TCP MSS clamping may be considered a kludge, but in my experience, it does its job more reliably and a lot faster than PMTUd ever will, and therefore I consider it a blessing.
PMTUd depends on ICMP fragmentation needed packet generation by an intermediate hop and successful delivery thereof back to the packet source and correct interpretation of the error message at the source host.
All it takes is one stubborn security admin ("ICMP unreachables are always bad, m'kay?") or a broken NAT implementation ("oups, an incoming ICMP unreachable? I dunno how to match that to any session, let's drop it!") , or even one simplicistic TCP/IP stack (Printers, anyone?) unable to parse the ICMP fragmentation needed message. Any of these along the path or on the end system, and PMTUd dies a horrible death.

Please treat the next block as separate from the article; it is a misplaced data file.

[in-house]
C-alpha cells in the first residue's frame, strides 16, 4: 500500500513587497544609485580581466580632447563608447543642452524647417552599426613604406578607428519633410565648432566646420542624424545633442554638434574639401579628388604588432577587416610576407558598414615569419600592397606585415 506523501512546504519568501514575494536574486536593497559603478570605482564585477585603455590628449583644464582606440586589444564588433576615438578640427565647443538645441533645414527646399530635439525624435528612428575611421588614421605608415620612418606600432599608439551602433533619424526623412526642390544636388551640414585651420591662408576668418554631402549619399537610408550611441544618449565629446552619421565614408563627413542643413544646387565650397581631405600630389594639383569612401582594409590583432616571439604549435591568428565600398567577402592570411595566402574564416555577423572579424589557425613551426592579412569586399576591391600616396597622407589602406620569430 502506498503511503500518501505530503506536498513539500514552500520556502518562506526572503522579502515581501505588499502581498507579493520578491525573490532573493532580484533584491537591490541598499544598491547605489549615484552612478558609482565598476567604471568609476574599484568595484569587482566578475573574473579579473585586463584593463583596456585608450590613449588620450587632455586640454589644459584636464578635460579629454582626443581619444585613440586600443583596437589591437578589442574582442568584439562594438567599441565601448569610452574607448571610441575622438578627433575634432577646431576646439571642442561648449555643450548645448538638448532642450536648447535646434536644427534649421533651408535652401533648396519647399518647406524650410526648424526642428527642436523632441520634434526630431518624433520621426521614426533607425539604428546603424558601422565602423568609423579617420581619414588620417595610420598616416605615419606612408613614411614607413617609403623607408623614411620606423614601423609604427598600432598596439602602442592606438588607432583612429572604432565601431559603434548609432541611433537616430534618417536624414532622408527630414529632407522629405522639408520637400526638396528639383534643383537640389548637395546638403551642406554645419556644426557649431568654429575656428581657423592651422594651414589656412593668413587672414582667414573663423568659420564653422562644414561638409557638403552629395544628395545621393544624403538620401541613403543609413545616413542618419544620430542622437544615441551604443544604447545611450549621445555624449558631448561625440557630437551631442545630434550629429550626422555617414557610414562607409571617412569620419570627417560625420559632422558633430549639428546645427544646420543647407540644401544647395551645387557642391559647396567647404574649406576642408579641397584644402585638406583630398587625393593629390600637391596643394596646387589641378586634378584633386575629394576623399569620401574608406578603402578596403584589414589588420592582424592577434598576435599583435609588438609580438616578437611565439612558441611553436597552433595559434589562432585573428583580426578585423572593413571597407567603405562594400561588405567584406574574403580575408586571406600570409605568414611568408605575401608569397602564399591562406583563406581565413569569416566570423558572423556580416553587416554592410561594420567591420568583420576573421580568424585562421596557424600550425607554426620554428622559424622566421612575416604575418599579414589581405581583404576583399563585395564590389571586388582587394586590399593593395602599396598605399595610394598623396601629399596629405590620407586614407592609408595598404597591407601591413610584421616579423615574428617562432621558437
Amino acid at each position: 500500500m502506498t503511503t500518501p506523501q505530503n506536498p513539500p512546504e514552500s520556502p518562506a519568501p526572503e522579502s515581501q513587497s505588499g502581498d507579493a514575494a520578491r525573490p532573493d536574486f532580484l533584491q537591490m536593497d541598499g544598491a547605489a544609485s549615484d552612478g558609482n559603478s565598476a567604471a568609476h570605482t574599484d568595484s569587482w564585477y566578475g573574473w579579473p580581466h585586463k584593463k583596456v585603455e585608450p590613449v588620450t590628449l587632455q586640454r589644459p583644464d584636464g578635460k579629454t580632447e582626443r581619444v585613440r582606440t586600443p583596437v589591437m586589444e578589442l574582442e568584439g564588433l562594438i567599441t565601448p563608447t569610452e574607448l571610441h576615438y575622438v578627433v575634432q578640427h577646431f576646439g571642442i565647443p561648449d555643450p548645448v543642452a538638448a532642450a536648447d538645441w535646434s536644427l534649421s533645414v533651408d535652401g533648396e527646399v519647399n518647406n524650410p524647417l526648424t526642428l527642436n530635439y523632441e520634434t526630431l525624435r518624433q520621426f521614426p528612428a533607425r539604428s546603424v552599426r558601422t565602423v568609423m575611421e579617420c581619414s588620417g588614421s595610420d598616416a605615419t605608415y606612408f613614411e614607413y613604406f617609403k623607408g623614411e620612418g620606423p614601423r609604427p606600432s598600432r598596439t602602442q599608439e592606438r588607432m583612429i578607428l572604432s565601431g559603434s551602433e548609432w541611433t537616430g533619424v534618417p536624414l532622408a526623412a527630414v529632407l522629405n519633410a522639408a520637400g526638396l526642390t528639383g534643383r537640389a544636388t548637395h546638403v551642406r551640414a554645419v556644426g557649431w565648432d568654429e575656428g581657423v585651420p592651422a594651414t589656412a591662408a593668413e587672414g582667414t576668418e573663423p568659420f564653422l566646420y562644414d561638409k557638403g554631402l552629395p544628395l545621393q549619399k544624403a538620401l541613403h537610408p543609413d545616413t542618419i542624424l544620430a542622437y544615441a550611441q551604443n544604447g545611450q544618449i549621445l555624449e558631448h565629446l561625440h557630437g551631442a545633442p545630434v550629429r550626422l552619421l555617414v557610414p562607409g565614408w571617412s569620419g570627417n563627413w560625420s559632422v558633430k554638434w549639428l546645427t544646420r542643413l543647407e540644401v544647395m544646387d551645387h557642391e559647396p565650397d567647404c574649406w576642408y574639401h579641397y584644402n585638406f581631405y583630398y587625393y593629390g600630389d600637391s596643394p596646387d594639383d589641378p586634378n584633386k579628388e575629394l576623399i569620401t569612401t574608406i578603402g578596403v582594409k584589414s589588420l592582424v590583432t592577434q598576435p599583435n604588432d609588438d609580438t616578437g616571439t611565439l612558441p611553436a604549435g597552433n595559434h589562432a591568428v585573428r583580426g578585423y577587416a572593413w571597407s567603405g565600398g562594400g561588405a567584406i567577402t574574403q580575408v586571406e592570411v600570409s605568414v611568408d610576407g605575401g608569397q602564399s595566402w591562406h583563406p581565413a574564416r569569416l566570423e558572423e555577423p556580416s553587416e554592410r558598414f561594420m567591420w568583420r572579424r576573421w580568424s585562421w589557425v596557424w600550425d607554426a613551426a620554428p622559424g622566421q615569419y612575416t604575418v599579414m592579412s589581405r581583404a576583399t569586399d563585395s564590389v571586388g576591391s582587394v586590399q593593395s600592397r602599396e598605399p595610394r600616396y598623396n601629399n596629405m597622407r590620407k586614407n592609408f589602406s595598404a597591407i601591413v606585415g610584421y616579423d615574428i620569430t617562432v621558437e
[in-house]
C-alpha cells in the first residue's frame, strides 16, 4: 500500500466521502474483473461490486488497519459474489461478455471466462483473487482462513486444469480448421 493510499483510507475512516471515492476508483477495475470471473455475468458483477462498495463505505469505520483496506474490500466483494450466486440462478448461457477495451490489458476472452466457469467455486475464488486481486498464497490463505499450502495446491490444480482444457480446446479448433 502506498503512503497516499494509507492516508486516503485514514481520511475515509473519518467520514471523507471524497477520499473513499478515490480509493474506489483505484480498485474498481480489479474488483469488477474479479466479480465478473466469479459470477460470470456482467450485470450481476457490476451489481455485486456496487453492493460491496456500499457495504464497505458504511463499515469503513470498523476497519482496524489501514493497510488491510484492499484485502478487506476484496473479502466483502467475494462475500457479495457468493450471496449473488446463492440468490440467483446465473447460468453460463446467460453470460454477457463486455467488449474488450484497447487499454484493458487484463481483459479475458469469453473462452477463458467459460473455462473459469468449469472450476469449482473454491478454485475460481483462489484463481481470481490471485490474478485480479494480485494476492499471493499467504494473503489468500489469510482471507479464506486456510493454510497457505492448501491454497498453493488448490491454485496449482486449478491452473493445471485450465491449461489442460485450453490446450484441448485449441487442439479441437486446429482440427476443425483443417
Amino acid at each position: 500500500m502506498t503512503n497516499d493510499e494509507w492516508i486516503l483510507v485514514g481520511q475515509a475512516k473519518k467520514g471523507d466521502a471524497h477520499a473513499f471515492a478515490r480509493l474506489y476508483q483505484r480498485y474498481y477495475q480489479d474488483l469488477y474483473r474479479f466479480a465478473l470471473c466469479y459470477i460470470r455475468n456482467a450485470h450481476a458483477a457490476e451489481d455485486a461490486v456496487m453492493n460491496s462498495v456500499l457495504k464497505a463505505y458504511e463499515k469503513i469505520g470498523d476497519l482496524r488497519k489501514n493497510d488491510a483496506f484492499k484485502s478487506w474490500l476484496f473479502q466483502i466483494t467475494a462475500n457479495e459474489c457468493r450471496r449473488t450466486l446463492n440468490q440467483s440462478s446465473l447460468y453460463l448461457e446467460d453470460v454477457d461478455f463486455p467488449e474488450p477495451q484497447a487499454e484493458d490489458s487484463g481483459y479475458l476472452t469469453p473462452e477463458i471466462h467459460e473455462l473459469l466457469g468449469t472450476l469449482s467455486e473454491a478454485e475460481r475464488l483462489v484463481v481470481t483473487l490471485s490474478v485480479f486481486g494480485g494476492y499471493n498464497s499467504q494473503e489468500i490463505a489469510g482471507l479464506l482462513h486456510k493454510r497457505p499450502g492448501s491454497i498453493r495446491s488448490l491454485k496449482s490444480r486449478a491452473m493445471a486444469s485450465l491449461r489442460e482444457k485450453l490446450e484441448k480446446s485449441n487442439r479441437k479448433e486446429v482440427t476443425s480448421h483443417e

TCP MSS clamping however is instantaneous: MSS is only exchanged during the initial handshake, and the ever so slight delay while the clamper manipulates the MSS field in TCP won't be noticed anymore, afterwards. Things just hum along with reduced packet size... 
PMTUd on the other hand might come into action with some delay. SYN, SYN-ACK and the client's request  packet(s) might still be way below PathMTU. Even the first few packets of the server's response might be small enough to sneak through without fragmentation. And when the bulk transfer of data is about to start, this get sluggish.
Also: please bear in mind that "recieving ICMP fragmentation needed" packets and the vendor's way of doing "df-bit ignore" might be independent.
They might still choose to implement a strategy of "let's fragment that thing anyway, BUT ALSO send a 'fragmentation needed' and hope they react to it and send smaller chunks next time".
To spot such behaviour, you might have to pull packet dumps at the destination, and see if and in how many fragments the packets near/at/over the PathMTU's size arrive. 
about application behavior
Yes by all means, investigate the application which has trouble to work across that MTU reduced link.